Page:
Iran has begun installing advanced centrifuges which would allow it to increase the enrichment levels of its uranium stocks, the International Atomic Energy Agency has announced.
In a statement released Monday, the UN nuclear watchdog confirmed that it had been able to verify on September 7 "that the following centrifuges were either installed or being installed...: 22 IR-4, one IR-5, 30 IR-6 and three IR-6s," with "IR" referring to Iran's centrifuge equipment.
Compared to IR-1, the older generation of Iranian centrifuge equipment, the IR-4 is said to be capable of producing enriched uranium five times as fast, while the IR-6 can produce it ten times as fast.
According to the IAEA, the centrifuges were installed at the Natanz nuclear facility, with "all of the installed centrifuges...prepared for testing with UF6 (uranium hexaflouride), although none of them were being tested with UF6 on 7 and 8 September 2019."
"In addition, in a letter to the [IAEA] dated 8 September, Iran informed the Agency that it would reinstall the piping at two R&D lines to accommodate a cascade of 164 IR-4 centrifuges and a cascade of 164 IR-2m centrifuges," the statement noted.
Later Monday, Cornel Feruta, acting head of the IAEA, called on Iran to respond to the watchdog's questions on the state of the country's nuclear programme, saying that in his recent meetings with Iranian officials, he had "stressed" to them "the need for Iran to respond promptly to Agency questions related to the completeness of Iran's safeguards declarations."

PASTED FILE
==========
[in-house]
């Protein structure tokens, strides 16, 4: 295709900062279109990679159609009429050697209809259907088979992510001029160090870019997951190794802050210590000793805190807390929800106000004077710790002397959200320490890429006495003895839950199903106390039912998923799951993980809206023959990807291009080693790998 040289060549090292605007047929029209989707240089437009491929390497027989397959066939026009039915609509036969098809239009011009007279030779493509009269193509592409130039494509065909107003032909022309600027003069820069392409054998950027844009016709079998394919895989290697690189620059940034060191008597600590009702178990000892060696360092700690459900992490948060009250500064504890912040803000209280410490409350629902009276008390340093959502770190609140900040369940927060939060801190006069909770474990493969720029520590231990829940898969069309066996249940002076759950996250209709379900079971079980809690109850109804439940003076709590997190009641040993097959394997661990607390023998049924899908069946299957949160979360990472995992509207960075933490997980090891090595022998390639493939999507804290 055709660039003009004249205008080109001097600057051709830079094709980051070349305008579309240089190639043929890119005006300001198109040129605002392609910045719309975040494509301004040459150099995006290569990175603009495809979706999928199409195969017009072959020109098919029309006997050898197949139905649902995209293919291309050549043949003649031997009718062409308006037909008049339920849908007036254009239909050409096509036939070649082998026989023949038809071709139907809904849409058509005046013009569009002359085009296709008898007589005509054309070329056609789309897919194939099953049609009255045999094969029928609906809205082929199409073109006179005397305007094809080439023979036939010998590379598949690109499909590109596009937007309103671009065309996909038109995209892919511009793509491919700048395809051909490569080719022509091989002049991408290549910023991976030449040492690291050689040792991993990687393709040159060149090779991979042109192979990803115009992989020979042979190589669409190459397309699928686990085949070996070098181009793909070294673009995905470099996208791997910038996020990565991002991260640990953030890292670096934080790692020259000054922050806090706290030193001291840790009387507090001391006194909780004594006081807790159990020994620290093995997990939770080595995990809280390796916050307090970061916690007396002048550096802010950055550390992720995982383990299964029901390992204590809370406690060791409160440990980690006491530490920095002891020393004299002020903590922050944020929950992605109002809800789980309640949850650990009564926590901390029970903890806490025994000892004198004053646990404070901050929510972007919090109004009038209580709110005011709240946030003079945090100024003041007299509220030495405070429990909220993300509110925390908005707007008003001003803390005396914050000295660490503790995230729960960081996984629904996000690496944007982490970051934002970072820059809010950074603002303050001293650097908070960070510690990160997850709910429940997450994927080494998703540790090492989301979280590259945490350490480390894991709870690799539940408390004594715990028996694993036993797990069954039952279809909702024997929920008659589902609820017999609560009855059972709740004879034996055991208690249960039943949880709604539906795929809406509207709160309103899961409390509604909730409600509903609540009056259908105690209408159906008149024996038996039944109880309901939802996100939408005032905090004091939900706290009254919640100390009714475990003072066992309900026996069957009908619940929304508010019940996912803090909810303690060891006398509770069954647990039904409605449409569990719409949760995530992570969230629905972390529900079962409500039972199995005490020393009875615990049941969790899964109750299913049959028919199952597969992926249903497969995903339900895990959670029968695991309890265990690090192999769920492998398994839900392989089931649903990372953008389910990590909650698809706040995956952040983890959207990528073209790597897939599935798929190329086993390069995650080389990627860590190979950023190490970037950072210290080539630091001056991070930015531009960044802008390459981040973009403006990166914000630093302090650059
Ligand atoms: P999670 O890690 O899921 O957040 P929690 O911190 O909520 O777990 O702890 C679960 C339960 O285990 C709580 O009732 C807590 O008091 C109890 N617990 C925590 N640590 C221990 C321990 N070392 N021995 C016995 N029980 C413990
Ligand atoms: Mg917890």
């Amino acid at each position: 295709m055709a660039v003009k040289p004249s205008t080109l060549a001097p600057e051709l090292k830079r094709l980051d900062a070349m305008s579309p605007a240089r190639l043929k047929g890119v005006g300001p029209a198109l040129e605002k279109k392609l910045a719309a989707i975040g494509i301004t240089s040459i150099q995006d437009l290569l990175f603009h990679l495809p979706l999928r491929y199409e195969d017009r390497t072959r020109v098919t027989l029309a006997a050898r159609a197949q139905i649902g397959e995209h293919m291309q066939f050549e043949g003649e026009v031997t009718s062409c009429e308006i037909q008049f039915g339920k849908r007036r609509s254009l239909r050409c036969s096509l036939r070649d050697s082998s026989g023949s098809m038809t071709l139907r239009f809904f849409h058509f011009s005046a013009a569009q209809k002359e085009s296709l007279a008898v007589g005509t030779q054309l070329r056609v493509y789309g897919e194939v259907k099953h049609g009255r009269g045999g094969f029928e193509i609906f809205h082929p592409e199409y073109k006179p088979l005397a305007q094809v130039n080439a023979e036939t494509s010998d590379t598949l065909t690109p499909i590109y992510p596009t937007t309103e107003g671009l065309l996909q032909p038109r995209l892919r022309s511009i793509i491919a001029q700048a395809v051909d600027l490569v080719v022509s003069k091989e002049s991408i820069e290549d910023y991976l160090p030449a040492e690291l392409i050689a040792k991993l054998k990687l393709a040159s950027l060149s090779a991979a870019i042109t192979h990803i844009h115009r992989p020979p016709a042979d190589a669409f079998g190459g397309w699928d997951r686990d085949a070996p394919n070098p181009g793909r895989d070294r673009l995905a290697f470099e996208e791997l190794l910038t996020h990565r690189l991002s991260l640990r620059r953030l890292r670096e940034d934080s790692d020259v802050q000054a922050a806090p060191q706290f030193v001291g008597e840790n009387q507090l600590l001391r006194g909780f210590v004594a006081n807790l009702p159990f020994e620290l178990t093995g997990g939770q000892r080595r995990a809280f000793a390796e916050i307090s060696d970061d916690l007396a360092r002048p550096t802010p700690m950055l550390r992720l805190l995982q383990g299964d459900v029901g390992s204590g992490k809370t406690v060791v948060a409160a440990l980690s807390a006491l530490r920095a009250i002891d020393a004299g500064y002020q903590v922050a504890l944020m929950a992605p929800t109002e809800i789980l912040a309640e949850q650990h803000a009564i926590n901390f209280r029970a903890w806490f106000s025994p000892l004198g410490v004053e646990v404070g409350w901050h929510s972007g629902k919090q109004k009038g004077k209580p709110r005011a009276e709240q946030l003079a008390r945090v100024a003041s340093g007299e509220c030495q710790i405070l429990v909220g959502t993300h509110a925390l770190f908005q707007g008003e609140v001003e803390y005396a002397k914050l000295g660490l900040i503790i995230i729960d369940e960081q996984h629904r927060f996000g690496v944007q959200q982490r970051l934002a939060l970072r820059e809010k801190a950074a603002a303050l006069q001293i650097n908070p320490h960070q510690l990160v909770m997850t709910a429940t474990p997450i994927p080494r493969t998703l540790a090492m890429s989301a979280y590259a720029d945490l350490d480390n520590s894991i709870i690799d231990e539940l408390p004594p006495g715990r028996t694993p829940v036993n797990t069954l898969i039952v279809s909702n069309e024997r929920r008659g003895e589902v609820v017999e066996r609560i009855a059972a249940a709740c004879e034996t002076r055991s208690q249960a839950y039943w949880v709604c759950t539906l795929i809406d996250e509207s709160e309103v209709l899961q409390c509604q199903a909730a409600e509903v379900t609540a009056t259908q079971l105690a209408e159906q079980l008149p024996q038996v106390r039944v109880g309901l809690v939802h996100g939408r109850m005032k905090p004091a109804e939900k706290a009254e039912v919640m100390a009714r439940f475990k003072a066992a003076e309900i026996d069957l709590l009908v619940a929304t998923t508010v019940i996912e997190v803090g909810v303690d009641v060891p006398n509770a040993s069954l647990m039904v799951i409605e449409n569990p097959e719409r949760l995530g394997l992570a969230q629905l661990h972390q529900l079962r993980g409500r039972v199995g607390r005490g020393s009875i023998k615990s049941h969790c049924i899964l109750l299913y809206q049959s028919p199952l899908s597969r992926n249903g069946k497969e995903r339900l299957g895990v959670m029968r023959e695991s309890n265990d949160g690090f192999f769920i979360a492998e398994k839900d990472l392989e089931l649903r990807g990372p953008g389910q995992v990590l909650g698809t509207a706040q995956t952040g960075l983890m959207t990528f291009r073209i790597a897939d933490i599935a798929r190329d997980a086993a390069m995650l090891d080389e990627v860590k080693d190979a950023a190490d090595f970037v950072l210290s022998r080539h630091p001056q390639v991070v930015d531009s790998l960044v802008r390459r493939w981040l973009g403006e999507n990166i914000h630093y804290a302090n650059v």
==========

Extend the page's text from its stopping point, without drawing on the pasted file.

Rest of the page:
"Time is of the essence," Feruta said.
The IAEA's statement follows remarks by Iranian Atomic Energy Organisation spokesman Behrouz Kamalvandi late last week in which he confirmed that Tehran will be using more advanced and rapid centrifuges, and said that Iran has the capacity to enrich uranium to 20 percent - the same level the country had been reaching before signing the JCPOA.
On Thursday, Iranian Foreign Minister Mohammad Javad Zarif told EU foreign policy chief Federica Mogherini that Tehran remained ready to continue talks with the remaining JCPOA signatories, despite proceeding to the third stage of rolling back its obligations under the deal earlier this month.
Under the terms of the JCPOA, Iran is limited to no more than 660 pounds of uranium with a concentration of U-235 of no more than 3.67 percent. Iran formally breached the terms of the deal in July when it began producing uranium at 5 percent enrichment levels. Tehran has warned that it would continue to reduce its commitments until the other signatories fulfil their promises to help the country overcome the tough banking and energy sanctions imposed on Iran by Washington, which was a party to the treaty until its unilateral withdrawal from it in May 2018.
Iran's enrichment levels remain well below those required for a nuclear weapon. For example, the uranium used in the nuclear bomb the United States dropped on Hiroshima during the Second World War had a U-235 enrichment level of about 80 percent. At present, scientists say 'weapons grade' uranium requires a U-235 concentration of 85-90 percent or above.
Despite the reduction of its commitments under the JCPOA, Iran maintains that it has no intention of pursuing nuclear weapons technology. Last month, Iranian President Hassan Rouhani said his country "has never wanted nuclear weapons." Earlier this summer, Maj. Gen. Hossein Salami, a senior Islamic Revolutionary Guard commander known for his firebrand rhetoric against Israel and the United States, nevertheless said that Iran would not pursue nuclear weapons, saying such arms "have no place in Islam," and that "Islam never approves of weapons of mass destruction."